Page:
Yin Yang

Indonesia Tatler Homes - - INTERVIEWS - Pho­tog­ra­phy Ari Iskan­dar, Fratello Pho­tog­ra­phy

Col­lege friends, Suk­endro Suk­endra and Jef­fry Sandy, founded Nataneka de­spite un­cer­tain­ties;

they share their story with Ria Iskan­dar

(This Page, left to right) Jef­fry Sandy; Suk­endro Suk­endar

While study­ing ar­chi­tec­ture to­gether at the Univer­sity of Trisakti, Suk­endro Suk­endar and Jef­fry Sandy, be­came best of friends. At the time, Sandy was Suk­endar’s ju­nior and he learned a lot from his part­ner. They started to work to­gether on a num­bers of small projects. They also fre­quently hanged out with their ar­chi­tect friends who joined the In­done­sian young ar­chi­tects com­mu­nity called AMI. Their par­tic­i­pa­tion in the com­mu­nity has played an im­por­tant role in their ca­reers.

They grad­u­ated from col­lege in the early 90’s, and Suk­endar started his ca­reer as an ar­chi­tect at Para Maloka Con­sul­tants. Those years co­in­cided with the mon­e­tary cri­sis in In­done­sia. It was a tough time for ev­ery­body, in­clud­ing the lo­cal ar­chi­tects. Many ar­chi­tec­ture firms closed down dur­ing those dark days in our history. In midst of the strug­gle, Suk­endar and Sandy did not loose their hope. They loved ar­chi­tec­ture and they were ar­chi­tects, noth­ing could change that.

In 1999, they de­cided to build a de­sign com­pany to­gether af­ter they won the first place for the mosque de­sign com­pe­ti­tion that was held by their univer­sity. Nataneka has won a list of pres­ti­gious awards, such as the first place win­ner of the IAI Awards in 2006, 2009 and 2011 for the com­pact or smart de­sign cat­e­gory.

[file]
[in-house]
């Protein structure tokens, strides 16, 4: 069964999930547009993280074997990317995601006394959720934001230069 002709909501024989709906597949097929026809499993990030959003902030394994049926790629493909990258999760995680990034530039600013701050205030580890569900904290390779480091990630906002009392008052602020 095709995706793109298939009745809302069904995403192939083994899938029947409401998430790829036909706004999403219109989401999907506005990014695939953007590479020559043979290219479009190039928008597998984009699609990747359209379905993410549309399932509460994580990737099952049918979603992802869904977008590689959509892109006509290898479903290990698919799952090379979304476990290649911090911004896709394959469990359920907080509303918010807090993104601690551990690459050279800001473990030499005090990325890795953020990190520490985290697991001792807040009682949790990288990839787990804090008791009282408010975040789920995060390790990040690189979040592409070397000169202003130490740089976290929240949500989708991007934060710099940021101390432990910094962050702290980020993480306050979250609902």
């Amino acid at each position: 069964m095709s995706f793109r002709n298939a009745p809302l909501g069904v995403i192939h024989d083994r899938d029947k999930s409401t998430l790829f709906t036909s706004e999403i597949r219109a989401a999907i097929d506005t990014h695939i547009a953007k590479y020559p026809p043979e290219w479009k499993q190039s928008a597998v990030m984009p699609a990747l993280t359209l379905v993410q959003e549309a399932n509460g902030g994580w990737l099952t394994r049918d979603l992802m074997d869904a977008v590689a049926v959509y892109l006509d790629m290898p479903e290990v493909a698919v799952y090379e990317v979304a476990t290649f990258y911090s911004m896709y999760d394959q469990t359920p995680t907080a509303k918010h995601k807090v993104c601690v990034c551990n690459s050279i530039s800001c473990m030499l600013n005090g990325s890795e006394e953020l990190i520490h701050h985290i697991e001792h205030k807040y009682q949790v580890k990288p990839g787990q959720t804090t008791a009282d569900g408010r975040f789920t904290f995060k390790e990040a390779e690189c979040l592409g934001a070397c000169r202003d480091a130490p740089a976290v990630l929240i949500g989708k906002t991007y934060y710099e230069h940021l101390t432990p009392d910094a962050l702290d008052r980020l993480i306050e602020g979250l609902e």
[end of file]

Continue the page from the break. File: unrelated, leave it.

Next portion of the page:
Dis­cover how their dif­fer­ent ways of think­ing be­came their strength in this in­ter­view with the two found­ing fathers of Nataneka Ar­chi­tect.

In­done­sia Tatler Homes (ITH): What is the mean­ing of Nataneka, it sounds very Ja­panese?

Suk­endro Suk­endar (SS): To the con­trary it is ac­tu­ally very Ja­vanese. It is an adap­ta­tion from Ja­vanese lan­guage. ‘Nata’ mean­ing to ar­range or dec­o­rate and ‘Neka’ mean­ing a lot of vari­a­tions. Jef­fry Sandy (JS): We also like the fact that its sounds Ja­panese. Since we are big fans of Ja­panese de­sign, es­pe­cially their ar­chi­tec­ture. They al­ways think out of the box. They are able to trans­form sim­plic­ity into great de­sign.

ITH: Most peo­ple say that Ja­pan al­ready has ev­ery­thing, since they are cat­e­go­rized as a de­vel­oped coun­try. They seem to have the time to pay at­ten­tion to de­tails. How do you feel?

SS: Well if we have a look around us, it is not only hap­pen­ing in Ja­pan. These days there are many In­done­sian de­sign­ers that also give a lot of at­ten­tion to de­tails. The same thing for us as ar­chi­tects, we al­ways try not only to think big, but also to pay more at­ten­tion to the de­tails. For ex­am­ple we can ar­gue for days about the small de­tails of our residential de­signs.

ITH: How would you de­scribe Nataneka’s style in four words be­tween the two of you?

JS: Smart, nat­u­ral SS: Thin, float­ing

ITH: How did you unite your ide­al­ism as ar­chi­tects?